PSORIASIS AS A DISTURBANCE OF LIPID METABOLISM
The conception of psoriasis as a metabolic disturbance of the skin has received increasing support in recent years. Madden's excellent histologic study1 of the uninvolved skin of patients with acute guttate and generalized papular psoriasis has strengthened greatly the concept of this disease as a disturbance of fat metabolism. The histologic changes which Madden found in the uninvolved skin but at the sites of election for psoriasis were: an increase of extracellular fat around the pilosebaceous apparatus and sweat glands and throughout the corium and a constant leukocytic infiltrate in the papillary bodies and in the upper half of the cutis. When the infiltrate was great the capillaries were dilated and engorged and the papillary bodies elongated and pushed toward the surface. These findings confirmed and extended those of Kartamyshev.2 One is tempted to conclude that the difference between the apparently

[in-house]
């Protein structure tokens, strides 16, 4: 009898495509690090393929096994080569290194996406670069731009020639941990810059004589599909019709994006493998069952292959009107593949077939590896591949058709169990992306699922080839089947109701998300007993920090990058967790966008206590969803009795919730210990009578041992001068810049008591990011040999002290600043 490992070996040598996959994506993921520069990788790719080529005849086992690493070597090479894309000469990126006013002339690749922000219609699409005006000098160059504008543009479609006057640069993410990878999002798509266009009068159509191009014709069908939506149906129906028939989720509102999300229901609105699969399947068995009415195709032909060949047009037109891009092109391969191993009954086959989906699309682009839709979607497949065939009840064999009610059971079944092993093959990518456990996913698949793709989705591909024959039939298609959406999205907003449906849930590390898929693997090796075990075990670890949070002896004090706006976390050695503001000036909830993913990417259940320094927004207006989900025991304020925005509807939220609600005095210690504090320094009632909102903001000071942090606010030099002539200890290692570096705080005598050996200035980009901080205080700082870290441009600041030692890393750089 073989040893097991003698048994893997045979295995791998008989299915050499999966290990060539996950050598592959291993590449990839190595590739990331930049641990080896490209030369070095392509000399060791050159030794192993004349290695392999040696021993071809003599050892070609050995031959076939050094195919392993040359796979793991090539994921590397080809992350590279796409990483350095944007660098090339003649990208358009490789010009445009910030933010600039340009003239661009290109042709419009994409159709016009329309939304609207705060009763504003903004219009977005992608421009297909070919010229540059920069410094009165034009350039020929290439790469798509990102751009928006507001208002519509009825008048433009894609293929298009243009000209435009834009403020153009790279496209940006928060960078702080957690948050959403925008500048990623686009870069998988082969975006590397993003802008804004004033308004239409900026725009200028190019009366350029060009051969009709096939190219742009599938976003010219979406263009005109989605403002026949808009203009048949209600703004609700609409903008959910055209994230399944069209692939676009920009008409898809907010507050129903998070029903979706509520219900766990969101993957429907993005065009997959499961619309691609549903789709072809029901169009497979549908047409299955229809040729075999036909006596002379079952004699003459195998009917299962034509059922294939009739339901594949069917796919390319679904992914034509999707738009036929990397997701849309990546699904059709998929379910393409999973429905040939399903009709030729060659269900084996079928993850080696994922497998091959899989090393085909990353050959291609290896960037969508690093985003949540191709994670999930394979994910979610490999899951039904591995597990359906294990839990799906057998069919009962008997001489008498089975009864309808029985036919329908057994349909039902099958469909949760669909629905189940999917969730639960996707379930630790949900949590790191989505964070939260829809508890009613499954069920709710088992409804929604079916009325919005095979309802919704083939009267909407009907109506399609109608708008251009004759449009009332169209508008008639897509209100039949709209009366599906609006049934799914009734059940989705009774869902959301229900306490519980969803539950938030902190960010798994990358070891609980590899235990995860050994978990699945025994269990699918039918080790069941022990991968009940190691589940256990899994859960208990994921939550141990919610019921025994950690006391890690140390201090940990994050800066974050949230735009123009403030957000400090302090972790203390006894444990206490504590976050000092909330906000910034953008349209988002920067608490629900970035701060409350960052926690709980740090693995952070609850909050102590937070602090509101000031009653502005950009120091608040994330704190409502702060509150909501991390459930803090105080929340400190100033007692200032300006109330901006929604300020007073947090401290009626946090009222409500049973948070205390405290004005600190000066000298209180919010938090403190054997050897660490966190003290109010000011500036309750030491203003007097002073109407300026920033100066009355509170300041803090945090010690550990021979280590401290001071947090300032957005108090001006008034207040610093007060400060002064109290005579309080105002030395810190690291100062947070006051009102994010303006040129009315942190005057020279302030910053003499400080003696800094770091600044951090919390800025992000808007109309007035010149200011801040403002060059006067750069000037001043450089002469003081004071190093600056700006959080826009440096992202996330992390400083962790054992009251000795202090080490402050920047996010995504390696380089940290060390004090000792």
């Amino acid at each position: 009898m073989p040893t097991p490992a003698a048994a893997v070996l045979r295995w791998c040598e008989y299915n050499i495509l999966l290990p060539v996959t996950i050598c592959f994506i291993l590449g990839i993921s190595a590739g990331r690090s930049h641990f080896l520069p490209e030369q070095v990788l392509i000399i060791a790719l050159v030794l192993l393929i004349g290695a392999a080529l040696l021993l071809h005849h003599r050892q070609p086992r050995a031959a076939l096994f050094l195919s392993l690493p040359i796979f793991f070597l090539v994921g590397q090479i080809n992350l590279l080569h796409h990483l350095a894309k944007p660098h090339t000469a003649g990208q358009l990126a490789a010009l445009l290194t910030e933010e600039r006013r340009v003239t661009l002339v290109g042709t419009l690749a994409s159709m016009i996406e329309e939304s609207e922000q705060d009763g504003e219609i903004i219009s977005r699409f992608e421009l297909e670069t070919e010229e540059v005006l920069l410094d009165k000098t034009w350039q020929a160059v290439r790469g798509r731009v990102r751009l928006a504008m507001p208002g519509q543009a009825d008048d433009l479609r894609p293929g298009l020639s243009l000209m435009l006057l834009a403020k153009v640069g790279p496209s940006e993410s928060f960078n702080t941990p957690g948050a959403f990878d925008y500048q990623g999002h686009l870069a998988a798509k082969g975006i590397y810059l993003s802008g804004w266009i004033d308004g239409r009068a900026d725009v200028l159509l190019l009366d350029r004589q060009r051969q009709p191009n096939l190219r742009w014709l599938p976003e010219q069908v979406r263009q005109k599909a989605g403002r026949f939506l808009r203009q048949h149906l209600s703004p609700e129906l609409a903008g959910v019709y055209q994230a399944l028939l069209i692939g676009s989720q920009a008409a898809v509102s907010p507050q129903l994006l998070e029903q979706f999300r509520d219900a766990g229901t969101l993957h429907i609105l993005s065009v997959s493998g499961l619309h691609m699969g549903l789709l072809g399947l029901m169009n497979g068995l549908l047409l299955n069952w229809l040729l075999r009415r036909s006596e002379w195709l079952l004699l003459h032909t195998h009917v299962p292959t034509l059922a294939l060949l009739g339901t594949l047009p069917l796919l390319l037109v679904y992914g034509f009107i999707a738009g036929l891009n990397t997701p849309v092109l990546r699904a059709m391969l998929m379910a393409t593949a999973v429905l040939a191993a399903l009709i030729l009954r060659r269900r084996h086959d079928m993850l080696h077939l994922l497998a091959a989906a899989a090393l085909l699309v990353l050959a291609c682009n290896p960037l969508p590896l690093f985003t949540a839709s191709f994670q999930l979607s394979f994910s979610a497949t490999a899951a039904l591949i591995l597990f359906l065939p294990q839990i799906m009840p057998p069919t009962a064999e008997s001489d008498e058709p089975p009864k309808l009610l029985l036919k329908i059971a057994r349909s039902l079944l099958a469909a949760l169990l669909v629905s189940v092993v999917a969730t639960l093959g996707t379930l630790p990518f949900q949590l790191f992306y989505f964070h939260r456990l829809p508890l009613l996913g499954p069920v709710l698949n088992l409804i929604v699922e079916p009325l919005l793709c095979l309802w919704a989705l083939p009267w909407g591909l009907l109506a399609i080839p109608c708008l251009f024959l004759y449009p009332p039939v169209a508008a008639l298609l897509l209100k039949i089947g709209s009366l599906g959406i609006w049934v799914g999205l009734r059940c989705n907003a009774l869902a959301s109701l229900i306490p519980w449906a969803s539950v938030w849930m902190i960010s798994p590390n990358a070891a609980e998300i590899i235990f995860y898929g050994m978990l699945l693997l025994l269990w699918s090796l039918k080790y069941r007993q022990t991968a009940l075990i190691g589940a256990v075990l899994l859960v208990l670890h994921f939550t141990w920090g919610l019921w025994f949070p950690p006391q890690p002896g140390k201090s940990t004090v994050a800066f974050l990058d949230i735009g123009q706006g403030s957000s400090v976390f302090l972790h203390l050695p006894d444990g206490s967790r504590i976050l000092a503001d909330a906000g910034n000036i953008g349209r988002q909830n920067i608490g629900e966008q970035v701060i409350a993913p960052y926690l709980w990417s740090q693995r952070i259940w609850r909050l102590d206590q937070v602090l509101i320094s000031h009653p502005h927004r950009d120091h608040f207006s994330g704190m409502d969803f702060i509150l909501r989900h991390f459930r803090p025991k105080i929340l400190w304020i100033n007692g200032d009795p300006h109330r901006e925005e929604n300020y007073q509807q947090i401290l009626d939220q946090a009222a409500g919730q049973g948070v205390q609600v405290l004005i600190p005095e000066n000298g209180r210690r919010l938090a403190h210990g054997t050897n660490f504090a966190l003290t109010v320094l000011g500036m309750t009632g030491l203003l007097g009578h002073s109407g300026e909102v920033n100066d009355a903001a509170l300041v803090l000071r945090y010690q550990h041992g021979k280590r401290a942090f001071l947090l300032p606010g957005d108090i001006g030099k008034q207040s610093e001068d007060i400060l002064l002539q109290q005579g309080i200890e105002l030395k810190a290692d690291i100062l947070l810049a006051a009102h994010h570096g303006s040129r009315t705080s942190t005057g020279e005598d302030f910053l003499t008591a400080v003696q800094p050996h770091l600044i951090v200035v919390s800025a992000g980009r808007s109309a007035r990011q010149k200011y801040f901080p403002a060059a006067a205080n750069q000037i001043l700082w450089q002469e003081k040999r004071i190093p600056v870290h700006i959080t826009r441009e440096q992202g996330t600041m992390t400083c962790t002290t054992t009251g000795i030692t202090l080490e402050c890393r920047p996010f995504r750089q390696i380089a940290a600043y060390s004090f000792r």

GROSS P, KESTEN B. TREATMENT OF PSORIASIS WITH LIPOTROPIC SUBSTANCES DERIVED FROM FOODSTUFFS. Arch Derm Syphilol. 1943;47(2):159–174. doi:10.1001/archderm.1943.01500200003001
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